Typical business plans have ten important sections, all of which are briefly described below. Although each individual section has its own specific purpose, together they represent your opportunity to capture the interest of potential investors.
Executive Summary: This section of your business plan is intended to hook investors. Use it to succinctly describe your product or service, the size and needs of your target market, and your companyΓÇÖs unique abilities and qualifications to fulfill those needs. Investors are busy people, and the best executive summaries quickly but effectively make them want to read the other sections of a business plan.
Company Analysis: This is your chance to promote your accomplishments. A timeline of fulfilled milestones establishes that your company or management team has successfully executed a plan in the past. If your company uses proprietary technology or has another unfair competitive advantage describe it here.
Industry Analysis: Here, you prove that you have intimate knowledge of your industry, including all the overlapping segments in which your company competes. Include niche trends as well as complete industry figures originating with reputable sources. Be as specific as possible.
Customer Analysis: Your customer relationships are depicted in this section. Use it to prove your understanding of your customers is superior to that of your competitors. Make sure you provide niche market trend statistics as well as relevant customer information, including demographics and psychographics.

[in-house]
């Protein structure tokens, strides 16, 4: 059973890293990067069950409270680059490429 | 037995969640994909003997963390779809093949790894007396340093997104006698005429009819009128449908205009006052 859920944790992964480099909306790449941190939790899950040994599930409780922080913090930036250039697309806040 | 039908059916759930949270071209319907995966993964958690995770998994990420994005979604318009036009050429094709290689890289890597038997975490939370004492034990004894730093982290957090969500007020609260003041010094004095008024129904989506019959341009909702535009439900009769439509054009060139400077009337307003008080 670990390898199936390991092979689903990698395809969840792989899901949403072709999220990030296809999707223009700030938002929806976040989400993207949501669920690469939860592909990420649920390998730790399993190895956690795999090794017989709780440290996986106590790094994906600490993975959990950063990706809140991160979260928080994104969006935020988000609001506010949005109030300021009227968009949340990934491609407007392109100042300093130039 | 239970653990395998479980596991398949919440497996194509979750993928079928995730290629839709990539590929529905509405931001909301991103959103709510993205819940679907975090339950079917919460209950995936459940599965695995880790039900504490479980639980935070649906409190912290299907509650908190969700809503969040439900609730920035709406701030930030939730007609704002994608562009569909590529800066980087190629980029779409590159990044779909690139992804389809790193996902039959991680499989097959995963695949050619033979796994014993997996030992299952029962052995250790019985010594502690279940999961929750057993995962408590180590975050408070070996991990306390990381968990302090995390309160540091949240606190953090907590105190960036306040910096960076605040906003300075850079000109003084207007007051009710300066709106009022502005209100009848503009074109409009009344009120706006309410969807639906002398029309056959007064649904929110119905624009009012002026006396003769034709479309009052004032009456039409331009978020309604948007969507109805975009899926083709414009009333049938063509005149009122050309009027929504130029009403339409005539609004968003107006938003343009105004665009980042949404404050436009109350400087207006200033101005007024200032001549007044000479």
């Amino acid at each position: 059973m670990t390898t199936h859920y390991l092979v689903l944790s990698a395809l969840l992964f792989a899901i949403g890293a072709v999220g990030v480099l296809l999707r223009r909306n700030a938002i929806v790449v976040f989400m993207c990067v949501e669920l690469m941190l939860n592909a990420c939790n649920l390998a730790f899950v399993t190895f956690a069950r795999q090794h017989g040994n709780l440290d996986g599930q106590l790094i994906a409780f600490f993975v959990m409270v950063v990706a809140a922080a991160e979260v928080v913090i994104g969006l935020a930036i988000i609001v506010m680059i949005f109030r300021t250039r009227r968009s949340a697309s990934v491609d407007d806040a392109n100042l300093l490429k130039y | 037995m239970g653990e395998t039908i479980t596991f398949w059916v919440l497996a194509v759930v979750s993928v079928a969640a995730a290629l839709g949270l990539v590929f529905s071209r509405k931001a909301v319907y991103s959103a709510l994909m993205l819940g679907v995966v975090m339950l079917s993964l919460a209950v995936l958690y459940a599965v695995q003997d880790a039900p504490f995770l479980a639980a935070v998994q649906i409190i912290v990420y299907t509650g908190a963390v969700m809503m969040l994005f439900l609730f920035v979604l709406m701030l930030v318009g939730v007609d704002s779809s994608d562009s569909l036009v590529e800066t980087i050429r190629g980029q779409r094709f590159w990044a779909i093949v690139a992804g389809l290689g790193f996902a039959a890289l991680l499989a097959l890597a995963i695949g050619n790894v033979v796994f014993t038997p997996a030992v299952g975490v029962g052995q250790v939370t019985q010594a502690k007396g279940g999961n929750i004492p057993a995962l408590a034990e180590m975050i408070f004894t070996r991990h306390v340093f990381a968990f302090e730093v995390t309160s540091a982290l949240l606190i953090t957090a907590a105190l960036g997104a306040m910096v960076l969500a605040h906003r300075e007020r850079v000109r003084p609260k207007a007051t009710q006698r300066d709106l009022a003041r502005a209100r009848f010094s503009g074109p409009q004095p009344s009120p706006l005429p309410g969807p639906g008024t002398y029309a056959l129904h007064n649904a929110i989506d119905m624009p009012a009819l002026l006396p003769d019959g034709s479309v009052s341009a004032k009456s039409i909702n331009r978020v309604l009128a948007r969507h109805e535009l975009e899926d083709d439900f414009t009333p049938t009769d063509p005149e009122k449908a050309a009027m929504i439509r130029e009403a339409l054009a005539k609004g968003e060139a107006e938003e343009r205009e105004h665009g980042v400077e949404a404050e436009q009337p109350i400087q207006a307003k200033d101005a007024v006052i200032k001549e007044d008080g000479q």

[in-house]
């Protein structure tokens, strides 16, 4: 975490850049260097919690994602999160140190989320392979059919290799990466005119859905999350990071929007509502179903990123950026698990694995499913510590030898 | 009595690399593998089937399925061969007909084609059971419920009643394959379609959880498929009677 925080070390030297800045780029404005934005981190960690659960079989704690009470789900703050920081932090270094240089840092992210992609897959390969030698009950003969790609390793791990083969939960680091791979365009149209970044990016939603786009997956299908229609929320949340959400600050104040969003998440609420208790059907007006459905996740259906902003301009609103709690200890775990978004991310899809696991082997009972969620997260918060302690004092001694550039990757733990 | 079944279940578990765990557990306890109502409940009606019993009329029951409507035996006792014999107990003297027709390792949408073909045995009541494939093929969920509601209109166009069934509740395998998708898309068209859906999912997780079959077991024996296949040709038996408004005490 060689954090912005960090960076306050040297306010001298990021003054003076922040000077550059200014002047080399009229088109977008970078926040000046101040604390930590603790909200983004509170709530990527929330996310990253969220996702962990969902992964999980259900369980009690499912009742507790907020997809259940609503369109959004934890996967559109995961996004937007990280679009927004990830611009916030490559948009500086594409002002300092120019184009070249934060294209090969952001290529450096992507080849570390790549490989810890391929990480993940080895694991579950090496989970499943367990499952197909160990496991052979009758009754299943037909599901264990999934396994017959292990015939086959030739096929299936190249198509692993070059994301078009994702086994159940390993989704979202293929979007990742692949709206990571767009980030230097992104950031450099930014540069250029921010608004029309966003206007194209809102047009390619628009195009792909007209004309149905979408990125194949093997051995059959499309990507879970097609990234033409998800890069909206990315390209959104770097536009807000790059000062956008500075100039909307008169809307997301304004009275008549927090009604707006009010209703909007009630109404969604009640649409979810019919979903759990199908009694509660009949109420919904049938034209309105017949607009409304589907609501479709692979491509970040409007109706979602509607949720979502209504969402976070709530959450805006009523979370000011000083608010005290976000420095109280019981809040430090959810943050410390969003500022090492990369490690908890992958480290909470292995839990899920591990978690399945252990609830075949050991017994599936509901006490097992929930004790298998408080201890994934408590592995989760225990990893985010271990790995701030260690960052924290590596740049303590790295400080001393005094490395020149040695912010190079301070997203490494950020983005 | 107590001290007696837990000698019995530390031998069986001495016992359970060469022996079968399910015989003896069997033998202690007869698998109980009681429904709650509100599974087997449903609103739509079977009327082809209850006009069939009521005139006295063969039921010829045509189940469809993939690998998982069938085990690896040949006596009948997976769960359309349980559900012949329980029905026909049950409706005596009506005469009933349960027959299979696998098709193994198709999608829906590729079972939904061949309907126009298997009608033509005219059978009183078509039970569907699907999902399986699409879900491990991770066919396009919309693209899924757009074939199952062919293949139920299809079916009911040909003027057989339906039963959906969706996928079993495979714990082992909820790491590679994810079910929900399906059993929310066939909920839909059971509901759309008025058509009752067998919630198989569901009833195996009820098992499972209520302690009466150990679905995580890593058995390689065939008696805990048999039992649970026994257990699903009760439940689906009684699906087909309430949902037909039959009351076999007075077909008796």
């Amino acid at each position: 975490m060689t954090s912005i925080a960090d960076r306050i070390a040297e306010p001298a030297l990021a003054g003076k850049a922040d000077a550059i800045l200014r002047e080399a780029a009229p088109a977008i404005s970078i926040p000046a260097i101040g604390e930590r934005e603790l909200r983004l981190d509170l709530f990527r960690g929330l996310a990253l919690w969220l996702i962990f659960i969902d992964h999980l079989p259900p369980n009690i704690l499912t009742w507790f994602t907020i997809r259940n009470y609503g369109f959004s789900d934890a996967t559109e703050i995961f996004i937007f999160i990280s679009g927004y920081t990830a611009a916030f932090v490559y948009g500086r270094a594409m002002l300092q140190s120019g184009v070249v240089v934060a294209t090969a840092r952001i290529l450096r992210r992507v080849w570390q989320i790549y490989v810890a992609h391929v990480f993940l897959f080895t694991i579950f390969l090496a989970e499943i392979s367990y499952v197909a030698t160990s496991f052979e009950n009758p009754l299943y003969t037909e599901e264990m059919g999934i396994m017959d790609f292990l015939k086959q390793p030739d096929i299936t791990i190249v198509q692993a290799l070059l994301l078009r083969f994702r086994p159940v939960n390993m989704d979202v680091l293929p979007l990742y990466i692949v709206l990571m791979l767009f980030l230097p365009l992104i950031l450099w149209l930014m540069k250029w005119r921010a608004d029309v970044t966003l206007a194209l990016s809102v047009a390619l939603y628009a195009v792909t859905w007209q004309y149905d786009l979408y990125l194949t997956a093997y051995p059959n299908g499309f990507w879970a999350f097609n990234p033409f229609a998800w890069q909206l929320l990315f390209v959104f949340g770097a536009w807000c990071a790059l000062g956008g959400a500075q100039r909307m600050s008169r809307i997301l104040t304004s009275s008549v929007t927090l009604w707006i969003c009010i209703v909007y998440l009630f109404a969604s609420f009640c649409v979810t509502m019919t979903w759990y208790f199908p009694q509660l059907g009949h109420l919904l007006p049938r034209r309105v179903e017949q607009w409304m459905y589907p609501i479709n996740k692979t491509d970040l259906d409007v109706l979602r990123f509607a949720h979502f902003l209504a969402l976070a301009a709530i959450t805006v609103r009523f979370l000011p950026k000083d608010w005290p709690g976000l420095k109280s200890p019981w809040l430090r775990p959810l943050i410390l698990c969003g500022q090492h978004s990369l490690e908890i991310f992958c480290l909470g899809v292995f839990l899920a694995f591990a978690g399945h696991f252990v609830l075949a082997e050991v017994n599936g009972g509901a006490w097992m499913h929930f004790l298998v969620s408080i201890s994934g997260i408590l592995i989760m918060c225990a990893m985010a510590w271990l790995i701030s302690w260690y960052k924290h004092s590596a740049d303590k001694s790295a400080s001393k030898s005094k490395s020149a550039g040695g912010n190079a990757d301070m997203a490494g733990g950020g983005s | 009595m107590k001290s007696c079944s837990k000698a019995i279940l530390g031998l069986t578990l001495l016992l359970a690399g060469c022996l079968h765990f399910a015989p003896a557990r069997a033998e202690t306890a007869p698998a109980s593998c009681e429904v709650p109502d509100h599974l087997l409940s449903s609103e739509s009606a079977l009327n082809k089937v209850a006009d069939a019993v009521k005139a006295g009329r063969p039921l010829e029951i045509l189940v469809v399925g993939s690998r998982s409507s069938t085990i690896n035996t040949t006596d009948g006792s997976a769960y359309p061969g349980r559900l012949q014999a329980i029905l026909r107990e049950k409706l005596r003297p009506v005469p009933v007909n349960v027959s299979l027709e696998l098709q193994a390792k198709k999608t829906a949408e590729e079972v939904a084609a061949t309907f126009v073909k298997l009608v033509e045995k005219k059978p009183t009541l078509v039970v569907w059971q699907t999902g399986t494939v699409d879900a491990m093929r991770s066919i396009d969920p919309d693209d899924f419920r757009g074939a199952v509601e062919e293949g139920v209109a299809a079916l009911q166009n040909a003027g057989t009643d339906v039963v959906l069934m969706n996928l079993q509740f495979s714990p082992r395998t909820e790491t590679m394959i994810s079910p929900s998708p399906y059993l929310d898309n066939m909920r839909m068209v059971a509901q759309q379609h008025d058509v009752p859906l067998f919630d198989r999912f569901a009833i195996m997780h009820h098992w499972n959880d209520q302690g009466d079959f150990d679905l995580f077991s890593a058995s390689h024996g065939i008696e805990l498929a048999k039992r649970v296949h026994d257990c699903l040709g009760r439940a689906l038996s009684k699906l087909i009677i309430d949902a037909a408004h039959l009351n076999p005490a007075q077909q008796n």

Competitive Analysis: In this section, prove you know your competitors. Your competition isnΓÇÖt just other companies operating within your industry – it includes any service or product that customers might use to meet the same needs your company fulfills. It could even be the customerΓÇÖs own actions. Realistically summarize your competitionΓÇÖs strengths and weaknesses.
Marketing Plan: Your Four Ps – product, promotions, price and place – go here. Describe your product thoroughly, along with how youΓÇÖll promote it, your pricing strategy and your channels for distribution. Show your potential investors that you know exactly how to get your product into the hands of your customers.
Operations Plan: Here you need to describe how your company services its customers. Describe your companyΓÇÖs daily activities as well as your long-range operations, and include the specific dates youΓÇÖre projecting for new product releases, additional hires, achieving various financial milestones, forming strategic partnerships, securing customer contracts, future funding tranches, and an initial public offering. Venture capitalists and other potential investors want to see exit strategies and other ways to cash out.
Management Team: Your management team drives your companyΓÇÖs success, so provide biographies of all team members as well as your Board of Directors. Describe their previous accomplishments in order to prove their ability to carry out a plan and build a business. Fill any crucial management gaps before you finalize your business plan.
Financial Plan: This is the section of your business plan where investors spend most of their time, because it sets forth the plan for how they will benefit by investing in your company. Your financial projections (pro forma statements) must include dates for market penetration levels, number of employees and operating margins as well as potential mergers, acquisitions, and initial public offerings. Be scrupulously realistic in your projections.
Appendix: This section includes any overflow documentation that supports the claims made in the earlier sections of your business plan. Some examples include correspondence from customers and/or partners, technical drawings, information regarding patents, a comprehensive list of competitors, a list of key customers, and so on.